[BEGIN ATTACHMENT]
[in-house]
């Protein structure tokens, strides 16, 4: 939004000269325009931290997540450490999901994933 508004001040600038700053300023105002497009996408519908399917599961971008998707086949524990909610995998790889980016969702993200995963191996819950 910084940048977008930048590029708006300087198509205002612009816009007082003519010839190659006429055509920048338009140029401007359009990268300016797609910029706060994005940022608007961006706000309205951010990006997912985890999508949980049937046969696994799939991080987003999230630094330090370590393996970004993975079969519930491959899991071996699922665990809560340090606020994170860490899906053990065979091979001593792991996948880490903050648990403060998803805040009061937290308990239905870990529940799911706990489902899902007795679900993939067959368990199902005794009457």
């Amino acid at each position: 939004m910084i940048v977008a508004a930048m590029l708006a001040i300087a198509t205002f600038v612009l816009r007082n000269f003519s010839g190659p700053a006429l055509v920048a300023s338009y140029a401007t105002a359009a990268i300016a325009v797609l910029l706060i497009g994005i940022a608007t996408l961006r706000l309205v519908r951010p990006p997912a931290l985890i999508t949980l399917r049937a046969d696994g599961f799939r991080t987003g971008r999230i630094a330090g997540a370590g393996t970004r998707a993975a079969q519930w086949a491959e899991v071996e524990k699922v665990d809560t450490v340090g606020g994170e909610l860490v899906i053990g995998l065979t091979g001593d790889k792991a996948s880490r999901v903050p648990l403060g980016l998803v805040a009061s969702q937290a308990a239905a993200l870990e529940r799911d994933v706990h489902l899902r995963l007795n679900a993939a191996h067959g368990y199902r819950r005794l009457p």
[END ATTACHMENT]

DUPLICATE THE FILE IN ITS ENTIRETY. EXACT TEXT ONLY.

[in-house]
């Protein structure tokens, strides 16, 4: 939004000269325009931290997540450490999901994933 508004001040600038700053300023105002497009996408519908399917599961971008998707086949524990909610995998790889980016969702993200995963191996819950 910084940048977008930048590029708006300087198509205002612009816009007082003519010839190659006429055509920048338009140029401007359009990268300016797609910029706060994005940022608007961006706000309205951010990006997912985890999508949980049937046969696994799939991080987003999230630094330090370590393996970004993975079969519930491959899991071996699922665990809560340090606020994170860490899906053990065979091979001593792991996948880490903050648990403060998803805040009061937290308990239905870990529940799911706990489902899902007795679900993939067959368990199902005794009457």
């Amino acid at each position: 939004m910084i940048v977008a508004a930048m590029l708006a001040i300087a198509t205002f600038v612009l816009r007082n000269f003519s010839g190659p700053a006429l055509v920048a300023s338009y140029a401007t105002a359009a990268i300016a325009v797609l910029l706060i497009g994005i940022a608007t996408l961006r706000l309205v519908r951010p990006p997912a931290l985890i999508t949980l399917r049937a046969d696994g599961f799939r991080t987003g971008r999230i630094a330090g997540a370590g393996t970004r998707a993975a079969q519930w086949a491959e899991v071996e524990k699922v665990d809560t450490v340090g606020g994170e909610l860490v899906i053990g995998l065979t091979g001593d790889k792991a996948s880490r999901v903050p648990l403060g980016l998803v805040a009061s969702q937290a308990a239905a993200l870990e529940r799911d994933v706990h489902l899902r995963l007795n679900a993939a191996h067959g368990y199902r819950r005794l009457p």